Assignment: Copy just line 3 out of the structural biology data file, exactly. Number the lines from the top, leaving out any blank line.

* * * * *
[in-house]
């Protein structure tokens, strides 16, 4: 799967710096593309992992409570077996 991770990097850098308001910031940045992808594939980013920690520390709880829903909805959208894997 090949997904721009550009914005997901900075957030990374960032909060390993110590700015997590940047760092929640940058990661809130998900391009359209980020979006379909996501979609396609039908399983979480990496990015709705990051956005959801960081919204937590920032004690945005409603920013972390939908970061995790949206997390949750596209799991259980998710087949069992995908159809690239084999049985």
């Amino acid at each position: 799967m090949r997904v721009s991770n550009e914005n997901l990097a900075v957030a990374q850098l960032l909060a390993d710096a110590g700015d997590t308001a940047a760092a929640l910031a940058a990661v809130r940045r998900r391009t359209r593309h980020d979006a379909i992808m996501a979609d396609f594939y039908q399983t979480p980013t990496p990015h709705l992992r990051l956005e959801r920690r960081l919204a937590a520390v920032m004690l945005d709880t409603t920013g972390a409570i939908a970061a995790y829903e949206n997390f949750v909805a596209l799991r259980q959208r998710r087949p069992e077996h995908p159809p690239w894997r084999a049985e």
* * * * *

């Amino acid at each position: 799967m090949r997904v721009s991770n550009e914005n997901l990097a900075v957030a990374q850098l960032l909060a390993d710096a110590g700015d997590t308001a940047a760092a929640l910031a940058a990661v809130r940045r998900r391009t359209r593309h980020d979006a379909i992808m996501a979609d396609f594939y039908q399983t979480p980013t990496p990015h709705l992992r990051l956005e959801r920690r960081l919204a937590a520390v920032m004690l945005d709880t409603t920013g972390a409570i939908a970061a995790y829903e949206n997390f949750v909805a596209l799991r259980q959208r998710r087949p069992e077996h995908p159809p690239w894997r084999a049985e």